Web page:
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Each of these twelve original ...
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Each of these twelve original fairy tales illustrates an aspect of conflict resolution.
The Little Caballero
Once upon a time, beneath a sky bright with stars, a young boy rode down a narrow pathway on his pony. He was a lowly stable boy from the Casa de Caballeros, a great hall of famous knights. His name was Pablo. Tonight, however, he called himself Sir Pablo. He clanked along in a suit of armor, much too large for him, hoping to go unnoticed as he searched for the King's army.
Ahead of him, the moon was setting behind the western hills. Against its light, he could see the silhouette of a face, crude and terrifying. It was the face of the stone giant.
For a hundred years, that face had only been a rocky ridgeline above the kingdom as the giant slumbered deeply in an ancient wizard's curse. Tomorrow, though, was the hundredth day of the hundredth year and on that day the giant always woke. He would be awake just until sunset, but in that time he could destroy the whole kingdom. That's why the King and his army were preparing for battle. Pablo wanted to be among them.
All at once, a voice croaked through the darkness, "Who are you out on this wicked night?"
The boy stared through the gloom at an old man on the trail before him. He was dressed in a ragged white tunic and bent over a gnarled wooden cane. "I am the brave caballero, Sir Pablo," Pablo replied with a voice as deep as he could manage.
The old man looked at him with squinting eyes. "Why that's just a pony and you're no bigger than a boy."
"I'm not a boy," Pablo said hastily. "I'm just short."
"Short is fine, if you're smart," the old man said with a wink. Then he shook his head. "Those fools. I tried to warn them. A whole army cannot defeat the giant. I know. I was there."
"You were there? A hundred years ago?"
"I was just a boy," croaked the old man, "but I remember. Nothing could stop that giant. No sharp sword. No swift arrow. Not even burning oil can harm him. He's made of stone."
The boy shook his head. "Something must stop him."
"Not their meager weapons," the man snorted. "I tried to give them this. None would take it, but perhaps you will."
The boy reached down to accept what the old man held in his hand. He studied it in the darkness. "It's only a rope."
"A silken rope," the man corrected. "Strong enough to trip a giant, even one made of stone." The old man laughed. "Tie the rope between two trees where the earth is full of boulders. Lead him there so he will trip and crack against the rocks_"
"Yes! I see!" cried the little caballero. "The giant will crumble into pieces. Ha! That will stop him, won't it?"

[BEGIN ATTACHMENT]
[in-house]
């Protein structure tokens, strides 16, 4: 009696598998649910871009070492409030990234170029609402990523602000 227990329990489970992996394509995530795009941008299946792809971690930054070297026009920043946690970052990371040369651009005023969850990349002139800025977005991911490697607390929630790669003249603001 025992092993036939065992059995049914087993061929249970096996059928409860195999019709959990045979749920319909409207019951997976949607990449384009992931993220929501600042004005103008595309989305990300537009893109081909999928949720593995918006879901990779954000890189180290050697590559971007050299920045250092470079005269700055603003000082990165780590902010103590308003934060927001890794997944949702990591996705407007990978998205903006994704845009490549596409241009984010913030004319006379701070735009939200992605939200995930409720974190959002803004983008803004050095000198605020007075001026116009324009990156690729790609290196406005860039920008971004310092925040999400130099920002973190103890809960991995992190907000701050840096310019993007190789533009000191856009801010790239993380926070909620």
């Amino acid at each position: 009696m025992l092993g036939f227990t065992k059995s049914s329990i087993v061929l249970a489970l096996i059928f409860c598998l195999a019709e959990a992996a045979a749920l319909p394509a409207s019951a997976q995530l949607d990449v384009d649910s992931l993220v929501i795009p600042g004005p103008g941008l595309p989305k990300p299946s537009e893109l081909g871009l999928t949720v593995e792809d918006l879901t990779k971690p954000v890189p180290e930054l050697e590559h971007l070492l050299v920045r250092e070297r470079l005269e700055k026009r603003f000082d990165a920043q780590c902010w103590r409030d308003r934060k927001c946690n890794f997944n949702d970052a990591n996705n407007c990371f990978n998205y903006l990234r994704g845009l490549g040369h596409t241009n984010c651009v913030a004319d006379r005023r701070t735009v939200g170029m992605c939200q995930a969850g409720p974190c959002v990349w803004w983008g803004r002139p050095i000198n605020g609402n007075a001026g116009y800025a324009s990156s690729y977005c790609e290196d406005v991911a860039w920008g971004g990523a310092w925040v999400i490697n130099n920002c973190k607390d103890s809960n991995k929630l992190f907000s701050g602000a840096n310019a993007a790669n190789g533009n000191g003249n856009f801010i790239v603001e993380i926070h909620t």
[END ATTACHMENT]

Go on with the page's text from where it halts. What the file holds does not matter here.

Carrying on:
"You must be smart. You must trick the giant," warned the old man.
"I will. You'll see," the boy assured him as he turned his pony down the path into the darkness.
However, he had not gone far when another voice called to him, "Who is this, alone on such a terrible night?"
The boy recognized the voice as an old man's. "It is me, Sir Pablo. Don't you remember? You gave me the rope."
"Oh, that silly old rope," cackled the speaker. "You must have been talking to my brother."
Then the boy saw an old man step toward him from the side of the trail. He looked very much like the first, but he had on a dark tunic instead of a white one. "My brother's wrong," he said as his voice cracked with age. "Using trickery won't stop the giant. You must distract him from his angry thoughts."
"Distract him? What with?" Pablo asked slowly.
"With this." The old man held out a leather pouch. "It is a music box from a far-off land. Just turn the key and it will play a wonderful melody. It will distract the giant long enough for him to fall asleep again."
Pablo pulled out the box and turned the key. The melody was extremely beautiful. "No one could resist this song," he said happily. "Yes, this could stop the giant."
"Be very, very persuasive, Sir Pablo." warned the old man. "You must convince the giant to listen."
"I will," the boy assured him as he rode on. "I will."
The little caballero had soon left the second man far behind as his pony trotted down the dark trail. It was not long, however, till the brave Sir Pablo came upon yet another man in his path. This man seemed ancient. He was stooped over double as he hobbled along with his cane. His tunic was half white and half dark. He called out to the boy in a weak and weary voice, "Stop a minute. I must speak to you."
Pablo stopped. "I have met your brothers," he said.
"So you have," the old man replied with a great sigh. "And they have given you much advice. I warn you, though, my brothers' plans are mere manipulation. Neither way will work for long. You need a lasting solution to truly stop the giant."
|Step One: The Highs and Lows of a Dragon's Esteem||Page 8|
|Of Dragons And Diamonds||Page 11|
|The Master Of The Marsh||Page 25|
|Dragon Bluff And Blunder||Page 36|
|Step Two: Dragon Words||Page 48|
|Fairy Talk||Page 51|
|When A Dragon Says No||Page 63|
|The Dragon Stick||Page 74|
|Step Three: Dragons Can Cooperate!||Page 88|
|Pixie Tuggles||Page 91|
|The Little Caballero||Page 101|
|To Build A Dragon||Page 113|
|Step Four: A Win for Every Dragon||Page 121|
|Behind Each Wish||Page 124|
|Three Wise Dragons||Page 148|